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The Week In Data: Muslims, Comic Books And Poetry

This is the Week In Data, our data journalism roundup. Here you’ll find the most-read FiveThirtyEight articles of the past week, as well as gems we spotted elsewhere on the Internet.

MOST READ

  1. The Scouts And Stats Agree: Kris Bryant Is Going To Be Dope
  2. Las Vegas Is A Terrible Place For An NHL Team
  3. Obama Has Waited Longer For Cabinet Confirmations Than Any Other Recent President
  4. How Baby Boomers Get High
  5. Can YOU Fix The NBA Draft?
  6. The Three Types Of Adam Sandler Movies
  7. 2015 NBA Playoffs Preview
  8. Where People Go To Check The Weather
  9. U.K. General Election Predictions
  10. Podcast: NBA Playoffs, Fixing The Draft, And Take Magnet Tim Tebow

ELSEWHERE ON THE INTERNET

Migrant death toll: Last Sunday, a boat crossing the Mediterranean from Africa to Europe capsized, killing more than 700 people who were attempting to migrate to Europe. A German national newspaper used data from the Missing Migrants Project and the International Organization for Migration to show how many people have died since January 2014, comparing month by month, by the routes those migrants took. [Zeit]

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Campaign contributions: One statistic jumps out of this analysis of political donations: In 2012, 41.8 percent of all contributions came from the wealthiest 0.1 percent of donors. [Crowdpac]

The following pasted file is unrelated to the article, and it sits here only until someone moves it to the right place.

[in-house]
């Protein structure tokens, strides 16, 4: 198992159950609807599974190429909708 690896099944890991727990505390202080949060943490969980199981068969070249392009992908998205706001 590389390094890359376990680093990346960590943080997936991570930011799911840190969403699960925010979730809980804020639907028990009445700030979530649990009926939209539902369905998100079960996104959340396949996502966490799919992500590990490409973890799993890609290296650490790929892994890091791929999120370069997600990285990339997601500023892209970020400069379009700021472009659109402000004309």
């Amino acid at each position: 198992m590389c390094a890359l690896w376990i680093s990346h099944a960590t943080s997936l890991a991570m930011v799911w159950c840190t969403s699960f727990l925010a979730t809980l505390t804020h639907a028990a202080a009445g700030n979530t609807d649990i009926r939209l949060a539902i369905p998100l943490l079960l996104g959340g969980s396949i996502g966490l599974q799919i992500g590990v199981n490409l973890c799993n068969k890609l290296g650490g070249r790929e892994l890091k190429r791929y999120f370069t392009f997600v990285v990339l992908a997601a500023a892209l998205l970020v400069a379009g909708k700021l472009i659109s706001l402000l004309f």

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Haiku, loku: April is national poetry month, but according to the Survey of Public Participation in the Arts, only about 7 percent of Americans say they’ve read poetry at some time in the past year. That makes poetry less popular than knitting or attending classical music concerts. [Wonkblog]

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Unanswered IRS calls: According to Internal Revenue Service Commissioner John Koskinen, the agency’s phone system hung up on more than 8 million taxpayers this filing season because it was overloaded. That’s a far higher figure than the same time last year, when 360,000 callers were dropped. [AP]

Screen Shot 2015-04-24 at 10.42.30 AMGlobal growth of religious groups: Between 2010 and 2050, the number of Muslims in the world is expected to grow by 73 percent — that’s more than twice as fast as the overall world population and means that Christianity will be overtaken by Islam as the world’s largest religion. That’s partly down to simple demographics: The world’s Muslims tend to have a younger median age and a higher fertility rate than other religious groups. [Pew Research Center]

Missing black men: Black men in the U.S. are more likely to be in prison and are more likely to die young — those facts help explain why 1.5 million black men are “missing” from everyday life in America. [The Upshot]

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Color on comic book covers: Analyzing 50 years of artwork that has featured on the cover of the “Avengers” series reveals a color shift that’s probably due to changing technology and changing tastes. [The Wall Street Journal]

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Mona Chalabi is data editor at the Guardian US, and a columnist at New York Magazine. She was previously a lead news writer for FiveThirtyEight.

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